News & Politics

Pain at the Pump: Who's Gouging Whom?

Although the president has finally begun to speak out against price gouging, he has spent the last few years complacently watching prices climb steadily at the pump.
Feeling the heat from Americans and members of his own party in Congress, President Bush today is speaking out against price gouging. He is expected to ask state governments to investigate whether the price at the pump is being illegally manipulated. While Bush's engagement in the gas crisis is a step forward, he has for too long sat idly by as Americans have suffered under the strain of increasing gas prices. When Bush came into office in January 2001, the average price of a regular gallon of gas was $1.46. Today, the price is $2.91, a 100 percent increase over the course of the Bush presidency. It remains to be seen if Bush is serious about taking action on this issue, or if this is merely a political overture.

  • The Bush administration has consistently looked the other way on price gouging. Under President Bush, the Federal Trade Commission (FTC) has looked the other way when it comes to claims of price gouging. Even during Hurricane Katrina, when price gouging was rather evident, the FTC investigation "found no evidence of collusion among oil companies in the 2005 gas price surge." Numerous bills were introduced in the wake of Katrina to address these issues by both Republicans and Democrats, yet the administration and Republican leadership sat on the sidelines and allowed all the bills to go nowhere. Only recently House Speaker Dennis Hastert (R-IL) and Senate Majority Leader Bill Frist (R-TN), "feeling the political heat," sent a letter to Bush on the gas crisis.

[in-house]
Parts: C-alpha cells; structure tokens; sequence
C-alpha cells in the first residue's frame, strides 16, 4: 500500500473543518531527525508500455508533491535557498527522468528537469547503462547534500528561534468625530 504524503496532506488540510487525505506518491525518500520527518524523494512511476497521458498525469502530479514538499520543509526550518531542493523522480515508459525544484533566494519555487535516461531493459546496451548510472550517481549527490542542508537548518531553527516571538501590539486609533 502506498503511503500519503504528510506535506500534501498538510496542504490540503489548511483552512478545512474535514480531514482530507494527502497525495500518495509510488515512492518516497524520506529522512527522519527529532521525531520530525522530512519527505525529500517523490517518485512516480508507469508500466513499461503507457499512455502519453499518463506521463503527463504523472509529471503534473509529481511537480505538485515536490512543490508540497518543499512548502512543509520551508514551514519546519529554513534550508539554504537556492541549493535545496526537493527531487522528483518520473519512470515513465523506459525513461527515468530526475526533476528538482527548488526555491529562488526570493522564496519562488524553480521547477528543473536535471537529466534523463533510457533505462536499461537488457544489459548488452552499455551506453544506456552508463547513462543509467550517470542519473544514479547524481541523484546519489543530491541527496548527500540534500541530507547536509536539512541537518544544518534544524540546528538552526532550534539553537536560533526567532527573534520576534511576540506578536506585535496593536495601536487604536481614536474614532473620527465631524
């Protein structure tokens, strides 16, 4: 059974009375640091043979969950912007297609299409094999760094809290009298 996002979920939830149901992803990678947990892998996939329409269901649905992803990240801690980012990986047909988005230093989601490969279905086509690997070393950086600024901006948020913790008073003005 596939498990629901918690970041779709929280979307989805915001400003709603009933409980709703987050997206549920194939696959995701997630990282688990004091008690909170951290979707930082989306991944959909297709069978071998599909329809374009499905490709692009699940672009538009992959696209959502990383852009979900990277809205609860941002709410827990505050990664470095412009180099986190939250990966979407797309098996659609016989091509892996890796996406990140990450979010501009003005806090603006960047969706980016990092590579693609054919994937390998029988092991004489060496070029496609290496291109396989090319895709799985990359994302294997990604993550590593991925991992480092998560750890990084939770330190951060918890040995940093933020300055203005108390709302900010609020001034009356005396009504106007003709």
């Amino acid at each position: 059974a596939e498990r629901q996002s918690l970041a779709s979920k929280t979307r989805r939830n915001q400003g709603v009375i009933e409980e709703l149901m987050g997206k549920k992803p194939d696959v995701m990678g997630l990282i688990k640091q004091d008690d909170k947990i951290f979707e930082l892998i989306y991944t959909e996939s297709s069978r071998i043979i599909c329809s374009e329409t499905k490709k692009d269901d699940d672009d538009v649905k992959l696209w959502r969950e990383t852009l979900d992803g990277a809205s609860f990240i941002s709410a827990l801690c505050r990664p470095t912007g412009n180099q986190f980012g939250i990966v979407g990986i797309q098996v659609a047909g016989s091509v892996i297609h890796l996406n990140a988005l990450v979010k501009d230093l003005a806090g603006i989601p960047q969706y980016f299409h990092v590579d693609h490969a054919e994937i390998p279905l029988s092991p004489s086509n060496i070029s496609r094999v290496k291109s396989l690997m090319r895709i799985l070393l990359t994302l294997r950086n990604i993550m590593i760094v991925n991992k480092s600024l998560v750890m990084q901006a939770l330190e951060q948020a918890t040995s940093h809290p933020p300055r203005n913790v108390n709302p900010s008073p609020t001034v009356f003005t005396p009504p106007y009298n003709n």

• While Americans suffer rising prices, oil companies are enjoying their biggest profits ever. Perhaps the biggest thing fueling America's anger over gas prices are the tremendous profits that oil companies are making. Last year, ExxonMobil recorded the highest profit of any company in history: over $36 billion. Record profits have not only more than doubled CEO salaries, but they have driven up political contributions a staggering $450 million in the past six years. Sen. Arlen Specter (R-PA) suggested that he may consider a tax on the oil companies' excessive profits. Sens. Carl Levin (D-MI) and Harry Reid (D-NV) joined his call.

  • In the absence of leadership from the federal government, states are taking the lead on price gouging. Bush's idea of action is turning to the states and asking each of them to investigate the issue of price gouging -- however, most states have already been doing this. In many states, governments have been exercising whatever authority they have to control surging gas prices. States including Missouri (PDF), California, Wisconsin, New York and South Carolina have been working hard to protect the pocketbooks of their citizens. While this action is good, what is needed, as New York Attorney General Eliot Spitzer has said, is more federal oversight and "greater federal scrutiny of possible market manipulation practices."

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